He was busy with his artist's books, wonderfully poetic little affairs with strange texts and muted photographs that he painted over in whites and pale pinks. And he was doing photographic collages and commercial illustration, including for the Tucson Weekly. He was well rewarded for this work, too. He won a purchase award for an artist's book from the Tucson Museum of Art at the 1997 Arizona Biennial; last year he picked up grants from the Tucson/Pima Arts Council and the Contemporary Forum of the Phoenix Art Museum. The Center for Creative Photography bought some of his work, a rare thing for an artist so early in his career (he turned 30 last year).
Then a friend in Tucson, a painter, told him, "You're a painter who's afraid to paint." The remark stayed with Longstaff, but he still wasn't ready to make the leap from his complicated processes into the pure plain of the canvas and the free flow of pigments. Two years ago, he traveled to Oaxaca, the southern Mexico state bristling with painters, and caught its "painting vibe."
"I came back ready to paint," he says.
Longstaff made a deal with Etherton Gallery, which runs the Temple Gallery, for a one-person show and gave himself 100 days to paint. A suite of the very first Longstaff paintings is now on view at the Temple, and remarkable works they are. Soft-edged and atmospheric, they alternate between thickly painted patches of oils and acrylics and loose, thin washes. The colors are lovingly layered, golden yellow over pink in the glossy "Stepping Through Monsoons"; beige and pink over gray in "Describing Giants."
Longstaff has not abandoned a long-standing interest in surface textures either. He's scratched and scraped his paint, using sharp tools to "draw" lines and figures into the thick pigment. Nor has he given up collage. Bits and pieces of rugged cloth are unexpectedly glued onto the paints here and there, and texts torn from books are glued onto the lovely "Leaving the Island."
That painting, he says, was one of the first in the series. It's a fine abstraction, a yellow-white painting overlaid with a geometric assemblage of rectangles in royal, navy and pink, red stripes, a green vertical. The glued texts fit right in with the painted shapes -- and relate the piece back to the ambiguous narratives of his artists' books. So when he finished this work, he "tried to stay away from text. You can get sucked in and turn it into narrative."
Two other early pieces, alluring paintings on steel, also tell stories. The raggedy metal makes a fine surface for the alkyd and oil paints, and its ripples and tears only add to the visual interest. "Wait for Balloons; Joy" has a painted nude male and a big fish scratched into the paint; these figures are set below a horizontal swath of yellow emblazoned with the words "Slow Traffic." A free-form poem adjoins the man, reading in part, "They say you can ask anything -- He will always tell you the truth."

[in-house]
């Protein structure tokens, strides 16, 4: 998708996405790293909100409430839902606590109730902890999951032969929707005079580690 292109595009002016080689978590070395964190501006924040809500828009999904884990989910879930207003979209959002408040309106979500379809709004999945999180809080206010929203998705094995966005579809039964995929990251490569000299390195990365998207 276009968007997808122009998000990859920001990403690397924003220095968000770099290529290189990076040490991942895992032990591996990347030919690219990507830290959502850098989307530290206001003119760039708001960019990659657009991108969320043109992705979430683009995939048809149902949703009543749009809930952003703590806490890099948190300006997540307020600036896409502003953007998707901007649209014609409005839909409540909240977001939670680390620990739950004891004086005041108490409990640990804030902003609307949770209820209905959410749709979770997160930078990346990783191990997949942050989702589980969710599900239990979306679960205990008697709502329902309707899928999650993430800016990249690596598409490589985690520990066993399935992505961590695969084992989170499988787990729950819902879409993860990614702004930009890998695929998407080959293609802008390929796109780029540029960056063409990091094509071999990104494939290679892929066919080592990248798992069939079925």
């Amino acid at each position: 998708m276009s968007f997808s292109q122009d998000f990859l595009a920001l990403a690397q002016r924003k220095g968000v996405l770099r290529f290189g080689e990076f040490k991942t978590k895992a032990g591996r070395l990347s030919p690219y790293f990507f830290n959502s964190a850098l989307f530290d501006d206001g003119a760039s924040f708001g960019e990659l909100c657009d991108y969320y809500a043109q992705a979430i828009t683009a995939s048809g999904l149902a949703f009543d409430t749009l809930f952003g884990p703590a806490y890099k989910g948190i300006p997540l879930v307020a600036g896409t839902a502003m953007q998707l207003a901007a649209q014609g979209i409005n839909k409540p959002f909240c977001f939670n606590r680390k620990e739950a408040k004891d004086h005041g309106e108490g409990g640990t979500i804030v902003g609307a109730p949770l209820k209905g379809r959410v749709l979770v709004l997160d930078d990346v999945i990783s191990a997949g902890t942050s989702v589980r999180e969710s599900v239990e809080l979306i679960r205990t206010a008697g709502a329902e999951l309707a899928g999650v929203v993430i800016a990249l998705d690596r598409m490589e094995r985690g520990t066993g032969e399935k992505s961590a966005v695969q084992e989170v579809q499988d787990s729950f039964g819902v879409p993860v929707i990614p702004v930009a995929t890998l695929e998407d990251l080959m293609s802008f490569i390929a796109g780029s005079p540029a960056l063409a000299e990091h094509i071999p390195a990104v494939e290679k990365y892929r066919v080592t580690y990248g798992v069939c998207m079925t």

Much as Longstaff wanted to avoid narrative, though, most of the subsequent paintings do suggest some kind of story. He's gotten away from text, but he's made primitive drawings of human figures on almost every canvas. Sometimes, as in "Going Blind; Clown," they're positioned in a space with horizontal lines suggesting a landscape. Other works set the figures in a vaguely architectural space. "The Trouble with Angels" has a trio of blurry figures standing in front of arches and doorways.
They're weirdly childlike figures, with great balloon heads and stick limbs. Longstaff freely admits getting inspiration from the work of his 5-year-old daughter, who sits alongside him in his barrio studio. And the inspiration goes both ways.
"My guys always have stripes," he says. "She copies my stripes and the skinny arms and legs. I copy her big heads."
He also bore in mind Picasso's famous advice to "paint like a 5-year-old." The child figures are effective, suggesting at the same time a child's work and a child itself. They're little metaphors for humanity, drifting through their weird spaces, unsettled and untethered among their beautiful colors.
By the last painting he made for this show, Longstaff himself was ready to stop painting the little people. "Six Engines; Daylight" is another geometric, but it's bolder and simpler than the earlier "Leaving the Island." Thickly and sensuously painted in oil and acrylic on panel, the work sets two rows of three blue squares each against a divided field of orange and rich brown-earth. A wavy turquoise horizon line separates the two fields of color. The blues within the squares progress from cerulean sky-blue to deep navy and gray. Longstaff, surer than ever with his paints, allows a trail of deep-blue to escape from its confines, snaking over the brown paint. It's a work of pure delight.
"In photography and collage I used to hide behind the process," Longstaff says. "I'd always been interested in the hullabaloo about painting. Now I know. I come out of the studio joyous."